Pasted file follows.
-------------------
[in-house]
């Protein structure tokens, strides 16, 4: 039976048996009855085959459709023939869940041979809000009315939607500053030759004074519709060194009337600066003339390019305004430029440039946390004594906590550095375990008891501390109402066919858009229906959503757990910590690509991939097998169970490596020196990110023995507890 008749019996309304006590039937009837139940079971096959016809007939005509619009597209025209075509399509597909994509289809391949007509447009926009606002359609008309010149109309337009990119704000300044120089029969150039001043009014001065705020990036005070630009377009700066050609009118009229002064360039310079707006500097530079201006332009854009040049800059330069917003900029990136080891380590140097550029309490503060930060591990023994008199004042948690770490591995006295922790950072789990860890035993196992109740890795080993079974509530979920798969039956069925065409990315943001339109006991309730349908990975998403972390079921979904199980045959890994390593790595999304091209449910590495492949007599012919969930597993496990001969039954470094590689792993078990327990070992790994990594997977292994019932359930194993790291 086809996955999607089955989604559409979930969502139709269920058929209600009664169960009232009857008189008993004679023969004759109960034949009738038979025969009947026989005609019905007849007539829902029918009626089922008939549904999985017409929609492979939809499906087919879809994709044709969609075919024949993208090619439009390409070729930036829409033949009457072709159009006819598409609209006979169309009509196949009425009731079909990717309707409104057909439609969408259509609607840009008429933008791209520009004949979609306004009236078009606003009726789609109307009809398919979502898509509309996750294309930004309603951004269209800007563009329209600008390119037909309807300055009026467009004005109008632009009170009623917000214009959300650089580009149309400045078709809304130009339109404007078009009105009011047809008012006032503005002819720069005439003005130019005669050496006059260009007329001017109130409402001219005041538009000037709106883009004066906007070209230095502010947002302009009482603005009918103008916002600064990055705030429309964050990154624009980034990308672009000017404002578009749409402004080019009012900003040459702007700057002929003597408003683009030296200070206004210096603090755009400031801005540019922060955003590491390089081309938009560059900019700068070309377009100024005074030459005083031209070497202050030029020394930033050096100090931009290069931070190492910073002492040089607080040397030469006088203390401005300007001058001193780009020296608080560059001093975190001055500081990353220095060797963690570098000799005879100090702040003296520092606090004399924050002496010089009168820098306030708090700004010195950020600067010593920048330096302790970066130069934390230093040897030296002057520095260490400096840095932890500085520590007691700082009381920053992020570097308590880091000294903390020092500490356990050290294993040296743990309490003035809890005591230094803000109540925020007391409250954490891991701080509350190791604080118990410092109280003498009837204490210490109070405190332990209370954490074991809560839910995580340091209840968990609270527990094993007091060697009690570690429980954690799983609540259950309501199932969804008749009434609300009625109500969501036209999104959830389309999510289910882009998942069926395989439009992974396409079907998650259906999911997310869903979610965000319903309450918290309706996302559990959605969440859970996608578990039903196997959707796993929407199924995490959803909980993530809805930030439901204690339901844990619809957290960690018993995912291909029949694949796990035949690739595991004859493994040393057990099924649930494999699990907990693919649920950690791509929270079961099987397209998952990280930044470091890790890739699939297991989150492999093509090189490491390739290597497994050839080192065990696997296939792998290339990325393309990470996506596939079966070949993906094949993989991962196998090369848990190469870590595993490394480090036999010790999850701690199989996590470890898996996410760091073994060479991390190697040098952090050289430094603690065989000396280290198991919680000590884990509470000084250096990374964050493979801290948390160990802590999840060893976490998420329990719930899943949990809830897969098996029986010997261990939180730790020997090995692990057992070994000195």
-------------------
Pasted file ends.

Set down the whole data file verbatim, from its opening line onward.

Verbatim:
[in-house]
């Protein structure tokens, strides 16, 4: 039976048996009855085959459709023939869940041979809000009315939607500053030759004074519709060194009337600066003339390019305004430029440039946390004594906590550095375990008891501390109402066919858009229906959503757990910590690509991939097998169970490596020196990110023995507890 008749019996309304006590039937009837139940079971096959016809007939005509619009597209025209075509399509597909994509289809391949007509447009926009606002359609008309010149109309337009990119704000300044120089029969150039001043009014001065705020990036005070630009377009700066050609009118009229002064360039310079707006500097530079201006332009854009040049800059330069917003900029990136080891380590140097550029309490503060930060591990023994008199004042948690770490591995006295922790950072789990860890035993196992109740890795080993079974509530979920798969039956069925065409990315943001339109006991309730349908990975998403972390079921979904199980045959890994390593790595999304091209449910590495492949007599012919969930597993496990001969039954470094590689792993078990327990070992790994990594997977292994019932359930194993790291 086809996955999607089955989604559409979930969502139709269920058929209600009664169960009232009857008189008993004679023969004759109960034949009738038979025969009947026989005609019905007849007539829902029918009626089922008939549904999985017409929609492979939809499906087919879809994709044709969609075919024949993208090619439009390409070729930036829409033949009457072709159009006819598409609209006979169309009509196949009425009731079909990717309707409104057909439609969408259509609607840009008429933008791209520009004949979609306004009236078009606003009726789609109307009809398919979502898509509309996750294309930004309603951004269209800007563009329209600008390119037909309807300055009026467009004005109008632009009170009623917000214009959300650089580009149309400045078709809304130009339109404007078009009105009011047809008012006032503005002819720069005439003005130019005669050496006059260009007329001017109130409402001219005041538009000037709106883009004066906007070209230095502010947002302009009482603005009918103008916002600064990055705030429309964050990154624009980034990308672009000017404002578009749409402004080019009012900003040459702007700057002929003597408003683009030296200070206004210096603090755009400031801005540019922060955003590491390089081309938009560059900019700068070309377009100024005074030459005083031209070497202050030029020394930033050096100090931009290069931070190492910073002492040089607080040397030469006088203390401005300007001058001193780009020296608080560059001093975190001055500081990353220095060797963690570098000799005879100090702040003296520092606090004399924050002496010089009168820098306030708090700004010195950020600067010593920048330096302790970066130069934390230093040897030296002057520095260490400096840095932890500085520590007691700082009381920053992020570097308590880091000294903390020092500490356990050290294993040296743990309490003035809890005591230094803000109540925020007391409250954490891991701080509350190791604080118990410092109280003498009837204490210490109070405190332990209370954490074991809560839910995580340091209840968990609270527990094993007091060697009690570690429980954690799983609540259950309501199932969804008749009434609300009625109500969501036209999104959830389309999510289910882009998942069926395989439009992974396409079907998650259906999911997310869903979610965000319903309450918290309706996302559990959605969440859970996608578990039903196997959707796993929407199924995490959803909980993530809805930030439901204690339901844990619809957290960690018993995912291909029949694949796990035949690739595991004859493994040393057990099924649930494999699990907990693919649920950690791509929270079961099987397209998952990280930044470091890790890739699939297991989150492999093509090189490491390739290597497994050839080192065990696997296939792998290339990325393309990470996506596939079966070949993906094949993989991962196998090369848990190469870590595993490394480090036999010790999850701690199989996590470890898996996410760091073994060479991390190697040098952090050289430094603690065989000396280290198991919680000590884990509470000084250096990374964050493979801290948390160990802590999840060893976490998420329990719930899943949990809830897969098996029986010997261990939180730790020997090995692990057992070994000195």